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Africa | Woman's Ceremonial Skirt from the Bushong people of DR Congo | ca. early 20th century | Pounded and dyed inner bark (Ficus); piecing | This striking wraparound skirt was made for an aristocratic woman of the Bushong ruling group, possibly a member of the royal clan, since they were the only Kuba who were entitled to wear barkcloth, which was otherwise restricted to mourning and funerary rite.

Africa | Woman's Ceremonial Skirt from the Bushong people of DR Congo | ca. early 20th century | Pounded and dyed inner bark (Ficus); piecing | This striking wraparound skirt was made for an aristocratic woman of the Bushong ruling group, possibly a member of the royal clan, since they were the only Kuba who were entitled to wear barkcloth, which was otherwise restricted to mourning and funerary rite.

Africa | Details of Adinkra Printing. Adinkra cloth was originally only used as a mourning cloth. Today it is also worn on other special occasions.  | © Boakye family, Ntonso-Ashanti, Ghana

Africa | Details of Adinkra Printing. Adinkra cloth was originally only used as a mourning cloth. Today it is also worn on other special occasions. | © Boakye family, Ntonso-Ashanti, Ghana

To increase warmth and to recycle whatever fabrics they possessed, northern farmers’ wives and daughters developed sashiko. Textile fragments were patched together with a running stitch of heavy double cotton thread. The stitching itself helped to strengthen the fabric, multiple layers increased their warmth.Sashiko was produced almost exclusively in homes for the family’s personal use. ... in the twentieth century the style of stitching became more decorative.

To increase warmth and to recycle whatever fabrics they possessed, northern farmers’ wives and daughters developed sashiko. Textile fragments were patched together with a running stitch of heavy double cotton thread. The stitching itself helped to strengthen the fabric, multiple layers increased their warmth.Sashiko was produced almost exclusively in homes for the family’s personal use. ... in the twentieth century the style of stitching became more decorative.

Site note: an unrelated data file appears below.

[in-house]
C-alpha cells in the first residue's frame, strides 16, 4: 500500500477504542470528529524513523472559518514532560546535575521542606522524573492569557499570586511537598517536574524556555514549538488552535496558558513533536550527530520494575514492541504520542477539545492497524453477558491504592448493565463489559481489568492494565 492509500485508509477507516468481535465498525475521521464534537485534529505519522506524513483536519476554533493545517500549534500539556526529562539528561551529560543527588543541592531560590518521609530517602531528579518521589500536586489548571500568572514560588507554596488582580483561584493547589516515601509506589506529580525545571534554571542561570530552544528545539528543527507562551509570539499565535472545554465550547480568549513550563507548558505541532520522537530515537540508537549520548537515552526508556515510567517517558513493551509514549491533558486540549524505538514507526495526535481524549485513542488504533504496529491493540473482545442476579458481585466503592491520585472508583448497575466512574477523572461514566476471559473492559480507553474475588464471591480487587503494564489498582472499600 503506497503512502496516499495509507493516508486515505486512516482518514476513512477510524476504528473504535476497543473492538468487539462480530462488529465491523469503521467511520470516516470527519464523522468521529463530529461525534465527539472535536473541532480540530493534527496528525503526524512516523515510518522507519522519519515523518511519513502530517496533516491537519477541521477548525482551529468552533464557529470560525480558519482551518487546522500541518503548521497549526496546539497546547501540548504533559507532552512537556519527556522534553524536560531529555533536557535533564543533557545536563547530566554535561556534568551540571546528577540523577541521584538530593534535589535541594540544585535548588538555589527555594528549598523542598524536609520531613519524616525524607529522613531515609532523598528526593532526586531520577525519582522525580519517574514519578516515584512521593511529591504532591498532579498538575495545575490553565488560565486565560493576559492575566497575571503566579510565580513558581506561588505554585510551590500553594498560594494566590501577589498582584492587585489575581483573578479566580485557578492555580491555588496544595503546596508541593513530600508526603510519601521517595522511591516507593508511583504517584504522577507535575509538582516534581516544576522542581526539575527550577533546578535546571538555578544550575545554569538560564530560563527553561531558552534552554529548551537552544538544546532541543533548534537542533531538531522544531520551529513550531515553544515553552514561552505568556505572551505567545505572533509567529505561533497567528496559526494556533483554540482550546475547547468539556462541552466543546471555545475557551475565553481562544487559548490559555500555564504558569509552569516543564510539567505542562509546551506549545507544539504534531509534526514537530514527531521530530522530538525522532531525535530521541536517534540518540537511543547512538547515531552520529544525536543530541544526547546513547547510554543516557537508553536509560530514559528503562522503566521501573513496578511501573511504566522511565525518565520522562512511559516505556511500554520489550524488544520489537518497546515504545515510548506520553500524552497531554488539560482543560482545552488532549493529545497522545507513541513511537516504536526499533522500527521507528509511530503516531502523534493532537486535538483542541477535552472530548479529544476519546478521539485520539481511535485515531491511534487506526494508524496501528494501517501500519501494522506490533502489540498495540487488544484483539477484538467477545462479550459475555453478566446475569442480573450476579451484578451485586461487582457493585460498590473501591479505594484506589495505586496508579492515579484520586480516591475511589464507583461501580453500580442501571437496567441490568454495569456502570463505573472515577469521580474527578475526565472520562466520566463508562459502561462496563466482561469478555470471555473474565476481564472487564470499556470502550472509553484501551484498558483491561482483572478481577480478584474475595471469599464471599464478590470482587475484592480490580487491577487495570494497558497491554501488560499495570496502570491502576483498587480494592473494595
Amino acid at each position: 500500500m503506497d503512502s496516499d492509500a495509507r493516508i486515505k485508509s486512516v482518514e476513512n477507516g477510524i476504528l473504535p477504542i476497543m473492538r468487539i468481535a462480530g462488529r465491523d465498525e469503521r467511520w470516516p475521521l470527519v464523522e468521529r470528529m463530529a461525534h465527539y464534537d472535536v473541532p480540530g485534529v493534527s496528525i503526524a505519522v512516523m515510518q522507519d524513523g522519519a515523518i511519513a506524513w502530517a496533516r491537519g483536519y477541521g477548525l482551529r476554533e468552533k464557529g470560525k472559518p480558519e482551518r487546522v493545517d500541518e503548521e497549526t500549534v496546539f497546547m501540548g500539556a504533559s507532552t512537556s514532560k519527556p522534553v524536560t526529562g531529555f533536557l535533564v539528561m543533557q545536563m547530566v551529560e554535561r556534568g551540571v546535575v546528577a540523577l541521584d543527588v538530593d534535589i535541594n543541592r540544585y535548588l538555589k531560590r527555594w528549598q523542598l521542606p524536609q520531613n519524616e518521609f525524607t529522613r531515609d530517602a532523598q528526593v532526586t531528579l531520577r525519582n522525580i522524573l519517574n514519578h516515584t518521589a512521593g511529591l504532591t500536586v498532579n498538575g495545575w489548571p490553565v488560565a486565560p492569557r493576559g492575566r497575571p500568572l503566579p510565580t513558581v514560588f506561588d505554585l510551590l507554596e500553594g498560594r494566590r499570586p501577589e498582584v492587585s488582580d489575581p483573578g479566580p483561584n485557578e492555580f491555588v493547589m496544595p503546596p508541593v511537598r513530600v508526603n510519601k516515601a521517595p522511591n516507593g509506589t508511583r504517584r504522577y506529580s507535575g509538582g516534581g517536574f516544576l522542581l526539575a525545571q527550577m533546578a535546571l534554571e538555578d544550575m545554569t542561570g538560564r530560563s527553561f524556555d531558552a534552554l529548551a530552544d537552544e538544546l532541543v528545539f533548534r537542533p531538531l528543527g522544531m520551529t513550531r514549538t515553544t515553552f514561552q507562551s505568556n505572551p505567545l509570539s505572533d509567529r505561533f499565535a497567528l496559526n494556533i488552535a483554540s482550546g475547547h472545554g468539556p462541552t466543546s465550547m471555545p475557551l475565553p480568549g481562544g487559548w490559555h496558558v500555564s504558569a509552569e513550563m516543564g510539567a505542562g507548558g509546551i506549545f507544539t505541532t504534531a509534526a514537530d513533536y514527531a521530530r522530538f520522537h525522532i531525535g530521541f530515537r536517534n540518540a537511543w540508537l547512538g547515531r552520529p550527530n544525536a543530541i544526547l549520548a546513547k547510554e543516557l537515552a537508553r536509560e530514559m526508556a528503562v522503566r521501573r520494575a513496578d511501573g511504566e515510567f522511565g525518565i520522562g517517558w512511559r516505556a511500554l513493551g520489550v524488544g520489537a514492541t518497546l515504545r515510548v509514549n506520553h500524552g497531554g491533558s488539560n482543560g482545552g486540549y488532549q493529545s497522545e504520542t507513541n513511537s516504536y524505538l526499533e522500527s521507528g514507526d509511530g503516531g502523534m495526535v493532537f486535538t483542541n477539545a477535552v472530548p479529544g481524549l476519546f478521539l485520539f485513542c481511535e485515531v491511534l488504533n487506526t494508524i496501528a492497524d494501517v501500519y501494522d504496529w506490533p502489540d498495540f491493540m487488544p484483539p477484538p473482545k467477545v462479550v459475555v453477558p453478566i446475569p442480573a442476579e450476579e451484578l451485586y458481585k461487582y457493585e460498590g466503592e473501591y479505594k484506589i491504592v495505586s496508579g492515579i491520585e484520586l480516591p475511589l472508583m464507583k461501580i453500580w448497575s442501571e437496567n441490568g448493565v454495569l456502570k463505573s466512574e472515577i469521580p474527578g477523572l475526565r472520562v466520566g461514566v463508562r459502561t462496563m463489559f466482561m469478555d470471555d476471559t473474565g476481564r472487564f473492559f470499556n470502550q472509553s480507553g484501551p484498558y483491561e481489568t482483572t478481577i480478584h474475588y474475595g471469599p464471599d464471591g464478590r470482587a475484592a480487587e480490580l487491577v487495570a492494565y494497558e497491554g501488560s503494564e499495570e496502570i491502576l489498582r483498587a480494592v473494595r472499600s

Indigo dyeing with clamping technique (clothespins)

the modern natural dyer book and kit giveaway

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APART - Vietnamese textiles: different places / cultures represented through fabrics, patterns, etc.

Africa | Adire cloth from the Yoruba people of Nigeria | Late 20th century | Cotton; plain weave patterned with hand drawn starch resist, indigo dyed

Africa | Adire cloth from the Yoruba people of Nigeria | Late 20th century | Cotton; plain weave patterned with hand drawn starch resist, indigo dyed

Africa | Stitch dying resist technique. Wolof people, Saint Louis, Senegal. ca early 1900s | Charles A Beving collection at British Museum

Africa | Stitch dying resist technique. Wolof people, Saint Louis, Senegal. ca early 1900s | Charles A Beving collection at British Museum

Africa | Mud cloth from the Bamana women of Mali | ca. mid 20th century | Strip woven cotton with dense application of iron rich mud to the mordanted cotton cloth results in intricate negative pattern of exposed bleached area.

Africa | Mud cloth from the Bamana women of Mali | ca. mid 20th century | Strip woven cotton with dense application of iron rich mud to the mordanted cotton cloth results in intricate negative pattern of exposed bleached area.

Africa | Detail from a piece of Mud cloth from the Bamana women of Mali | 20th century | Strip woven cotton with dense application of iron rich mud to the mordanted cotton cloth results in intricate negative pattern of exposed bleached area.

Africa | Detail from a piece of Mud cloth from the Bamana women of Mali | 20th century | Strip woven cotton with dense application of iron rich mud to the mordanted cotton cloth results in intricate negative pattern of exposed bleached area.